It is impossible for me to say what terrific meaning was hidden in the words of this brown forester, but I know that the other passengers looked on in a sort of admiring horror, and that presently the boat was put back to the wharf, and as many of the Pioneers as could be coaxed or bullied into going away, were got rid of.
When we started again, some of the boldest spirits on board, made bold to say to the obvious occasion of this improvement in our prospects, 'Much obliged to you, sir;' whereunto the brown forester
(waving his hand, and still walking up and down as before), replied, 'No you an't. You're none o' my raising. You may act for yourselves, YOU may. I have pinted out the way. Down Easters and Johnny Cakes can follow if they please. I an't a Johnny Cake, I an't. I am from the brown forests of the Mississippi, I am' - and so on, as before. He was unanimously voted one of the tables for his bed at night - there is a great contest for the tables - in consideration for his public services: and he had the warmest corner by the stove throughout the rest of the journey. But I never could find out that he did anything except sit there; nor did I hear him speak again until, in the midst of the bustle and turmoil of getting the luggage ashore in the dark at Pittsburg, I stumbled over him as he sat smoking a cigar on the cabin steps, and heard him muttering to himself, with a short laugh of defiance, 'I an't a Johnny Cake, - I an't. I'm from the brown forests of the Mississippi, I am, damme!' I am inclined to argue from this, that he had never left off saying so; but I could not make an affidavit of that part of the story, if required to do so by my Queen and Country.
As we have not reached Pittsburg yet, however, in the order of our narrative, I may go on to remark that breakfast was perhaps the least desirable meal of the day, as in addition to the many savoury odours arising from the eatables already mentioned, there were whiffs of gin, whiskey, brandy, and rum, from the little bar hard by, and a decided seasoning of stale tobacco. Many of the gentlemen passengers were far from particular in respect of their linen, which was in some cases as yellow as the little rivulets that had trickled from the corners of their mouths in chewing, and dried there. Nor was the atmosphere quite free from zephyr whisperings of the thirty beds which had just been cleared away, and of which we were further and more pressingly reminded by the occasional appearance on the table-cloth of a kind of Game, not mentioned in the Bill of Fare.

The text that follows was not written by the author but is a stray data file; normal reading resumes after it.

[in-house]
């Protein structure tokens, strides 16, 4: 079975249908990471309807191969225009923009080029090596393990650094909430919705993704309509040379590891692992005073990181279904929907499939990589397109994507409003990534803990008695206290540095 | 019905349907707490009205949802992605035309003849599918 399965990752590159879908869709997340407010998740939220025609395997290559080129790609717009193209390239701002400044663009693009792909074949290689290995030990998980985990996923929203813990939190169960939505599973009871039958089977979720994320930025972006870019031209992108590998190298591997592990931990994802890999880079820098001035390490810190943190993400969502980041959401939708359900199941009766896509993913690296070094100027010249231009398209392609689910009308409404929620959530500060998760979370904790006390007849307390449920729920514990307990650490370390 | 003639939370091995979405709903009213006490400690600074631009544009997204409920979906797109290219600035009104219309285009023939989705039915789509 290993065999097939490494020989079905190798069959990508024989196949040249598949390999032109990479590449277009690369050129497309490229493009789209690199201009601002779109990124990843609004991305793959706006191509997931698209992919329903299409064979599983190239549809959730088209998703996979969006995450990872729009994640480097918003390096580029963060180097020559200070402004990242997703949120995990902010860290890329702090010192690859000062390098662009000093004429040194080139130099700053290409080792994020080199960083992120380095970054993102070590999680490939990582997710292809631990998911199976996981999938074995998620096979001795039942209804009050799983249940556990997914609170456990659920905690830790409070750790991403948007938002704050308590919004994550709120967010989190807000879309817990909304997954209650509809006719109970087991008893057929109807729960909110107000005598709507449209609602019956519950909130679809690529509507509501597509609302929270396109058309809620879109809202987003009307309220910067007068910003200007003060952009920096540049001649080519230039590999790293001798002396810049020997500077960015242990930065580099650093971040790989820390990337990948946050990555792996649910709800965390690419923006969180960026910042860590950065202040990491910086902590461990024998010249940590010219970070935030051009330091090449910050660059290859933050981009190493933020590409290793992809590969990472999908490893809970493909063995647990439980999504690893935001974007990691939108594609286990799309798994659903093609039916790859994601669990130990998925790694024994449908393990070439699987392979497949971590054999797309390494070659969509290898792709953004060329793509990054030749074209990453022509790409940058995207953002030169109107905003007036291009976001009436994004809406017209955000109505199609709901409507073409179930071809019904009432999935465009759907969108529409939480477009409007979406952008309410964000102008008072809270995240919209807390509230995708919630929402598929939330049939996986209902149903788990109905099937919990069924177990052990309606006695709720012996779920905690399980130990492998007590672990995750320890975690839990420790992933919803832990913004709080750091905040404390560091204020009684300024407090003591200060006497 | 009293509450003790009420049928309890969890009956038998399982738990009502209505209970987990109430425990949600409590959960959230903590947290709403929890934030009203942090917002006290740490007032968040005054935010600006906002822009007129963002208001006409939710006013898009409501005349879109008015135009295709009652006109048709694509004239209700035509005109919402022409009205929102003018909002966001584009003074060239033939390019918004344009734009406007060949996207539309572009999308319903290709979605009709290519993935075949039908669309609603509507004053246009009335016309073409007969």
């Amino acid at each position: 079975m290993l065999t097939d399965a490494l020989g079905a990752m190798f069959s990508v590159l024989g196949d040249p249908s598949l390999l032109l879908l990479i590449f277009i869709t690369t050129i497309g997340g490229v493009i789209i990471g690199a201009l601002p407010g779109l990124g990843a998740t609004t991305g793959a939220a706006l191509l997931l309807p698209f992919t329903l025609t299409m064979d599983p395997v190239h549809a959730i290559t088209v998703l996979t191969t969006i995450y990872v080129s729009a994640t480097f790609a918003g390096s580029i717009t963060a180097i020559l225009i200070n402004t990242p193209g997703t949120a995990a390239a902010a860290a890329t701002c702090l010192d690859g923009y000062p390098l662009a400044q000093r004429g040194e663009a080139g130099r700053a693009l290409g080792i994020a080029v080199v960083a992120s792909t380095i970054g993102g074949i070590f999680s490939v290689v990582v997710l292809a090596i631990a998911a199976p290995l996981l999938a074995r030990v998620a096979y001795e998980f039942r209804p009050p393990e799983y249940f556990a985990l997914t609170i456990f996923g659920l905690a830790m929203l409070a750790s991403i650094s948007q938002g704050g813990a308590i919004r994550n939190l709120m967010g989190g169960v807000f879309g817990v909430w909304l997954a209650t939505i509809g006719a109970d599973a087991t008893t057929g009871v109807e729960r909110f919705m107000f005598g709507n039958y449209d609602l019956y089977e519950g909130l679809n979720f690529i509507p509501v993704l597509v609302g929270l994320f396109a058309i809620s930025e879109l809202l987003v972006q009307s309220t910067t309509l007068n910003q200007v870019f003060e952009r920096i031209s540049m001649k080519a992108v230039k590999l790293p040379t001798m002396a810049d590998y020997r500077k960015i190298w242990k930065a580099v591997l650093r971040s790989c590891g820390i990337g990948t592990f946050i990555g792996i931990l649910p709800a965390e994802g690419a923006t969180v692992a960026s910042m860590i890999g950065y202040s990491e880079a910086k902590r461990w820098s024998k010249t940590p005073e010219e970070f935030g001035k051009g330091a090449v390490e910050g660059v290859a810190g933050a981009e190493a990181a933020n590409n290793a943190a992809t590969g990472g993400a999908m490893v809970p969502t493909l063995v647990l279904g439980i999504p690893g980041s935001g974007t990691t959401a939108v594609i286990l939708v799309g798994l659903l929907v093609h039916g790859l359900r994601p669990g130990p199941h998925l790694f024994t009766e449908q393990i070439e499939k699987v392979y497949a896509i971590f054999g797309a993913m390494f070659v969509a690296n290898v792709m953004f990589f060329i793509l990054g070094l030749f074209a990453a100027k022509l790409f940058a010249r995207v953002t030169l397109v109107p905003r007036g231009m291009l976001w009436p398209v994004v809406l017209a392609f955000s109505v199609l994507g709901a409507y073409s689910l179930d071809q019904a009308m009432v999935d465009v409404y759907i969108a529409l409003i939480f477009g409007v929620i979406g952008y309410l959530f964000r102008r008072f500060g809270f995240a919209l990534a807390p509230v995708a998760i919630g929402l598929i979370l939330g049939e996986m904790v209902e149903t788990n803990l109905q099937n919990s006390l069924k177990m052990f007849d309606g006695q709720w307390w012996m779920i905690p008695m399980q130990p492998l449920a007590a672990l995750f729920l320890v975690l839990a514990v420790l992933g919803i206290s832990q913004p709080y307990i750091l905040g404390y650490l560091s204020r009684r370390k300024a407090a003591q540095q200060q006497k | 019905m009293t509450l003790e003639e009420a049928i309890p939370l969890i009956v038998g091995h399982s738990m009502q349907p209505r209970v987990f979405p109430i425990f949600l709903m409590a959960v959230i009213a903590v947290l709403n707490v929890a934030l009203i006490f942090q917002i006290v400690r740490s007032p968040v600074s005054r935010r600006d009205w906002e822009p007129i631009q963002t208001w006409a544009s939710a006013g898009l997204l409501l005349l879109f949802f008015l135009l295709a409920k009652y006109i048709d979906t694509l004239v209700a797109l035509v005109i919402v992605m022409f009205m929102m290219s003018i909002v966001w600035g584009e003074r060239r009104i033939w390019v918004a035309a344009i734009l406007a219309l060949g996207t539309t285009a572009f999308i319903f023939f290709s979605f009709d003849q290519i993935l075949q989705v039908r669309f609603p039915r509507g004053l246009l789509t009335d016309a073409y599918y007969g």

And yet despite these oddities - and even they had, for me at least, a humour of their own - there was much in this mode of travelling which I heartily enjoyed at the time, and look back upon with great pleasure. Even the running up, bare-necked, at five o'clock in the morning, from the tainted cabin to the dirty deck; scooping up the icy water, plunging one's head into it, and drawing it out, all fresh and glowing with the cold; was a good thing. The fast, brisk walk upon the towing-path, between that time and breakfast, when every vein and artery seemed to tingle with health; the exquisite beauty of the opening day, when light came gleaming off from everything; the lazy motion of the boat, when one lay idly on the deck, looking through, rather than at, the deep blue sky; the gliding on at night, so noiselessly, past frowning hills, sullen with dark trees, and sometimes angry in one red, burning spot high up, where unseen men lay crouching round a fire; the shining out of the bright stars undisturbed by noise of wheels or steam, or any other sound than the limpid rippling of the water as the boat went on: all these were pure delights.
Then there were new settlements and detached log-cabins and frame- houses, full of interest for strangers from an old country: cabins with simple ovens, outside, made of clay; and lodgings for the pigs nearly as good as many of the human quarters; broken windows, patched with worn-out hats, old clothes, old boards, fragments of blankets and paper; and home-made dressers standing in the open air without the door, whereon was ranged the household store, not hard to count, of earthen jars and pots. The eye was pained to see the stumps of great trees thickly strewn in every field of wheat, and seldom to lose the eternal swamp and dull morass, with hundreds of rotten trunks and twisted branches steeped in its unwholesome water. It was quite sad and oppressive, to come upon great tracts where settlers had been burning down the trees, and where their wounded bodies lay about, like those of murdered creatures, while here and there some charred and blackened giant reared aloft two withered arms, and seemed to call down curses on his foes. Sometimes, at night, the way wound through some lonely gorge, like a mountain pass in Scotland, shining and coldly glittering in the light of the moon, and so closed in by high steep hills all round, that there seemed to be no egress save through the narrower path by which we had come, until one rugged hill-side seemed to open, and shutting out the moonlight as we passed into its gloomy throat, wrapped our new course in shade and darkness.